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ARLA have encouraged property inspectors to raise alerts should they be concerned over the safety of a property. Alerts can be issued to fire brigades, environmental health teams or the National Grid.

Sadly, a woman died as the result of an explosion in her flat caused by a broken gas pipe below the kitchen floor. ARLA were contacted by Her Majesty’s Senior Coroner for Inner west London following the tragedy.

It was found that there was an an apparent dispute between the tenants and the freeholders’ management company.

The management company had organised for an independent surveyor to attend the flat in preparation for court action. The independent surveyor’s report detailed extensive work required on the flat and made it clear that the work was the responsibility of the tenants.

ARLA said:

“While the coroner’s report states that there is no criticism of the managing agents, it has drawn our attention to advice from London Fire Brigade that agents should be aware of the opportunity to raise a safeguarding alert with local fire services in the event of concerns about the condition of residential property.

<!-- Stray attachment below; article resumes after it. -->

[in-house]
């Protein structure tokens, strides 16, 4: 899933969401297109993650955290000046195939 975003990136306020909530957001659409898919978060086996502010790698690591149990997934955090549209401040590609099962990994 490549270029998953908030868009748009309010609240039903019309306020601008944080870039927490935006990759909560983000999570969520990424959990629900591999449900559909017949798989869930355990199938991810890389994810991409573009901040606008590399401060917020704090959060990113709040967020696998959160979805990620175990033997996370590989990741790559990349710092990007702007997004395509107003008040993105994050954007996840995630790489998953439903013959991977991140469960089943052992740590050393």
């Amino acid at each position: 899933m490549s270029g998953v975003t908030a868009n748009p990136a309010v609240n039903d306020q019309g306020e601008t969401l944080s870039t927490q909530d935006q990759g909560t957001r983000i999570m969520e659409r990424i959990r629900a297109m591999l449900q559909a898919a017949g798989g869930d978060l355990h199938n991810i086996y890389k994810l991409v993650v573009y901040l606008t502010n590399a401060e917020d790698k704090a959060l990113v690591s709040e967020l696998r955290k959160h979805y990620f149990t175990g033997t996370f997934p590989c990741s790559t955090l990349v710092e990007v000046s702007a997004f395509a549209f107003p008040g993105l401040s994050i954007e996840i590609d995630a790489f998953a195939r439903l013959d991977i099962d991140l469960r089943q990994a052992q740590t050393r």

“Essentially there was an opportunity for the managing agents to raise a safeguarding alert relating to gas and electricity supply, the property’s structure, excessive hoarding, possible vermin infestation and black mould. The alert could have been made under the Care Act 2014.”

The association emphasises that there was no criticism of the the managing agents, who acted entirely within the correct legal framework.

ARLA also stated:

“They were simply unaware of this possible route of raising a safeguarding alert to Environmental Health, the National Grid or London Fire Brigade. The Care Act does not impose a legal duty on private sector managing agents (or landlords themselves)”

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Reference: Letting Agent Today